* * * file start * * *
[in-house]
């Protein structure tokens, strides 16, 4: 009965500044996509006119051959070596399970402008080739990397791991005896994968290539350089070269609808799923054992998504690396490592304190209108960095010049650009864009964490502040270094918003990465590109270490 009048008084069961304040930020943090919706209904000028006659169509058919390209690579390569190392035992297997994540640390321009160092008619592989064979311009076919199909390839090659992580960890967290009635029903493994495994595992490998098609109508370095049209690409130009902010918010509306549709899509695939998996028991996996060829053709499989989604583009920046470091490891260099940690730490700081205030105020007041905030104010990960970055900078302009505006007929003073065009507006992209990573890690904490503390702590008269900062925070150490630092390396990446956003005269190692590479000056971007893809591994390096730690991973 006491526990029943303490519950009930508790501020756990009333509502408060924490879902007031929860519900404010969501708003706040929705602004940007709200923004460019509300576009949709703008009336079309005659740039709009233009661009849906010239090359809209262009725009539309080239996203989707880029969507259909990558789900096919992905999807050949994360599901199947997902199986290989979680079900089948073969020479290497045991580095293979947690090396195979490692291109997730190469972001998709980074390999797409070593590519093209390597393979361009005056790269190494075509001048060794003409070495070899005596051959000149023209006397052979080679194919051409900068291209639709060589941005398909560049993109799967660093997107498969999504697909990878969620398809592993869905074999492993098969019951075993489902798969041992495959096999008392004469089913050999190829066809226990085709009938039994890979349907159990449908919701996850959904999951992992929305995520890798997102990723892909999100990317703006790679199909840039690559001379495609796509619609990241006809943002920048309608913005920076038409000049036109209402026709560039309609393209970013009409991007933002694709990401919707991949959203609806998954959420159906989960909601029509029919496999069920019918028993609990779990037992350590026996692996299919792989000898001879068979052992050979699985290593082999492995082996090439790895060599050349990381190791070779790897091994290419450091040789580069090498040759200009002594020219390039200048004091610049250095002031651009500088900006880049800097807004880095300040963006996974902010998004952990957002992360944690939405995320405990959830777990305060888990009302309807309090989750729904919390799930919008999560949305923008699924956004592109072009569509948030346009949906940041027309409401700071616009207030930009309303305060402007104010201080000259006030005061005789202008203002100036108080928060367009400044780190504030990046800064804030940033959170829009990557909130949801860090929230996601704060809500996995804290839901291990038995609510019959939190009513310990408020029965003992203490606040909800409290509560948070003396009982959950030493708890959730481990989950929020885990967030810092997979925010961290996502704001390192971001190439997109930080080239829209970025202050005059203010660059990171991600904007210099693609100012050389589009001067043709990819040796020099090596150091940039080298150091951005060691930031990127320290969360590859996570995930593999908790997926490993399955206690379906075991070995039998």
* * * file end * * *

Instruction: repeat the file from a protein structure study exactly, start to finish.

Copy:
[in-house]
């Protein structure tokens, strides 16, 4: 009965500044996509006119051959070596399970402008080739990397791991005896994968290539350089070269609808799923054992998504690396490592304190209108960095010049650009864009964490502040270094918003990465590109270490 009048008084069961304040930020943090919706209904000028006659169509058919390209690579390569190392035992297997994540640390321009160092008619592989064979311009076919199909390839090659992580960890967290009635029903493994495994595992490998098609109508370095049209690409130009902010918010509306549709899509695939998996028991996996060829053709499989989604583009920046470091490891260099940690730490700081205030105020007041905030104010990960970055900078302009505006007929003073065009507006992209990573890690904490503390702590008269900062925070150490630092390396990446956003005269190692590479000056971007893809591994390096730690991973 006491526990029943303490519950009930508790501020756990009333509502408060924490879902007031929860519900404010969501708003706040929705602004940007709200923004460019509300576009949709703008009336079309005659740039709009233009661009849906010239090359809209262009725009539309080239996203989707880029969507259909990558789900096919992905999807050949994360599901199947997902199986290989979680079900089948073969020479290497045991580095293979947690090396195979490692291109997730190469972001998709980074390999797409070593590519093209390597393979361009005056790269190494075509001048060794003409070495070899005596051959000149023209006397052979080679194919051409900068291209639709060589941005398909560049993109799967660093997107498969999504697909990878969620398809592993869905074999492993098969019951075993489902798969041992495959096999008392004469089913050999190829066809226990085709009938039994890979349907159990449908919701996850959904999951992992929305995520890798997102990723892909999100990317703006790679199909840039690559001379495609796509619609990241006809943002920048309608913005920076038409000049036109209402026709560039309609393209970013009409991007933002694709990401919707991949959203609806998954959420159906989960909601029509029919496999069920019918028993609990779990037992350590026996692996299919792989000898001879068979052992050979699985290593082999492995082996090439790895060599050349990381190791070779790897091994290419450091040789580069090498040759200009002594020219390039200048004091610049250095002031651009500088900006880049800097807004880095300040963006996974902010998004952990957002992360944690939405995320405990959830777990305060888990009302309807309090989750729904919390799930919008999560949305923008699924956004592109072009569509948030346009949906940041027309409401700071616009207030930009309303305060402007104010201080000259006030005061005789202008203002100036108080928060367009400044780190504030990046800064804030940033959170829009990557909130949801860090929230996601704060809500996995804290839901291990038995609510019959939190009513310990408020029965003992203490606040909800409290509560948070003396009982959950030493708890959730481990989950929020885990967030810092997979925010961290996502704001390192971001190439997109930080080239829209970025202050005059203010660059990171991600904007210099693609100012050389589009001067043709990819040796020099090596150091940039080298150091951005060691930031990127320290969360590859996570995930593999908790997926490993399955206690379906075991070995039998």